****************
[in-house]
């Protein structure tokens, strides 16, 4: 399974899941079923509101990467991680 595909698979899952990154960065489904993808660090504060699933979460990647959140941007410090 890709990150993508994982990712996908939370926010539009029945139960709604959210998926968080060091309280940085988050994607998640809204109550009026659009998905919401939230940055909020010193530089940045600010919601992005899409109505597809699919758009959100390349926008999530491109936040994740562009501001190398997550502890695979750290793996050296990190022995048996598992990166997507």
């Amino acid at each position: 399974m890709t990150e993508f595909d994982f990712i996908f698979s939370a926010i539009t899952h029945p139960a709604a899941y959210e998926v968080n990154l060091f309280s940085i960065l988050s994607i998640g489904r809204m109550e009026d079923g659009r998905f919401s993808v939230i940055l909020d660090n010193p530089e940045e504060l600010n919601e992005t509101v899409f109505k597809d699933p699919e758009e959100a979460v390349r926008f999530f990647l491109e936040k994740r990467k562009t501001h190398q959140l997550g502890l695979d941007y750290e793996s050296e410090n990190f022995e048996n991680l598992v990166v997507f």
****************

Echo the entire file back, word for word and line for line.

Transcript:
[in-house]
């Protein structure tokens, strides 16, 4: 399974899941079923509101990467991680 595909698979899952990154960065489904993808660090504060699933979460990647959140941007410090 890709990150993508994982990712996908939370926010539009029945139960709604959210998926968080060091309280940085988050994607998640809204109550009026659009998905919401939230940055909020010193530089940045600010919601992005899409109505597809699919758009959100390349926008999530491109936040994740562009501001190398997550502890695979750290793996050296990190022995048996598992990166997507």
């Amino acid at each position: 399974m890709t990150e993508f595909d994982f990712i996908f698979s939370a926010i539009t899952h029945p139960a709604a899941y959210e998926v968080n990154l060091f309280s940085i960065l988050s994607i998640g489904r809204m109550e009026d079923g659009r998905f919401s993808v939230i940055l909020d660090n010193p530089e940045e504060l600010n919601e992005t509101v899409f109505k597809d699933p699919e758009e959100a979460v390349r926008f999530f990647l491109e936040k994740r990467k562009t501001h190398q959140l997550g502890l695979d941007y750290e793996s050296e410090n990190f022995e048996n991680l598992v990166v997507f």